Using recycled materials has obvious environmental impacts. Roughly 80-90% of a garment’s carbon footprint comes from its original production. By using recycled materials, garment manufacturers can lower carbon emissions and reduce the burden placed on the environment by intense cotton farming. Using recycled textiles may also ease the strain on workers in loosely regulated labour markets, since brands would be sourcing raw materials elsewhere.
You should also know about upcycling. Not to be confused with recycling, upcycling is when you take a garment, make some improvements to it, and then resell it on a platform like Depop. One of the best examples of this is cloth surgeon; a small company that sources interesting materials from all over the world and then upcycles them into bespoke streetwear clothes.
5. The fallout from Covid-19
Ahh yes, Covid-19. The nemesis of supply chain managers, graduates and outdated business models. But, as much as you may resent the appearance of Covid-19, it has actually been a mini-miracle for those of us wanting to see a more heavy-duty response to environmental and societal issues.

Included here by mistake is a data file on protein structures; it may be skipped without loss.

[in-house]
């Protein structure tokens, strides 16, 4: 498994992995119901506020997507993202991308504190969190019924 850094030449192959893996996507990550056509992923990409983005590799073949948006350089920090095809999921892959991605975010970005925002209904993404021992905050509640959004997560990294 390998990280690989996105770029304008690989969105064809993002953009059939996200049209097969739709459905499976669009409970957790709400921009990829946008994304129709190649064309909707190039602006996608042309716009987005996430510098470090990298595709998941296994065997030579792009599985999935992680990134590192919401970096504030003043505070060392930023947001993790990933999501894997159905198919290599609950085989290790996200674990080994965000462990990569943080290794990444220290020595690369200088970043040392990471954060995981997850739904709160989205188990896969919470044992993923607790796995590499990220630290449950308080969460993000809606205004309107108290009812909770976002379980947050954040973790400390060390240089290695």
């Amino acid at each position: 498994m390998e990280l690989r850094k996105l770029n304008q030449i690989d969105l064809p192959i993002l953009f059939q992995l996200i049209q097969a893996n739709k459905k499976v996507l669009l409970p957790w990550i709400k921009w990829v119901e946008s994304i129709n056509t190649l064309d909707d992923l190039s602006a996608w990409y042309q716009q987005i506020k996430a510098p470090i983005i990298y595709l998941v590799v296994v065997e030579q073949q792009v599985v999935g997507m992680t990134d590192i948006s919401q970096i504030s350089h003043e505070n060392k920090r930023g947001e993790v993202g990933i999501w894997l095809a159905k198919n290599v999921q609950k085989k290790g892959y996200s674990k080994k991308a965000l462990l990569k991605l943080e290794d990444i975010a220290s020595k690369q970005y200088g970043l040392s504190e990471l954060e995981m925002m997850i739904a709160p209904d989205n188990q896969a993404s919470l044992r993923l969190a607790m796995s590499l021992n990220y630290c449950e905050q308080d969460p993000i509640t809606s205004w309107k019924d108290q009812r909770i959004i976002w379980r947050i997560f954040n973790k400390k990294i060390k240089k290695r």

Aside from driving an unprecedented shift towards digital transformation, the pandemic has also forced many businesses to reassess their supply chains. Many European fashion brands are now looking a little closer to home when it comes to selecting a place to manufacture products. ‘Nearshoring’ as it’s known, means we are likely to see a gradual shift away from eastern powerhouses like Bangladesh and China, towards new markets like North Africa and Eastern Europe.
Of course, unless these brands are using sustainable materials and treating workers fairly, then the only real benefit is the reduced emissions from shipping. In fact, having manufacturers closer to home could encourage brands to ramp up production in true fast-fashion style.
Personally though, I doubt this will happen. Brands are already struggling to move their business online and not all of them will have to resources to increase production. Furthermore, we consumers have to be respected, and as the data shows, less and less of us want to shop somewhere that leaves a trail of environmental and social catastrophe in its wake.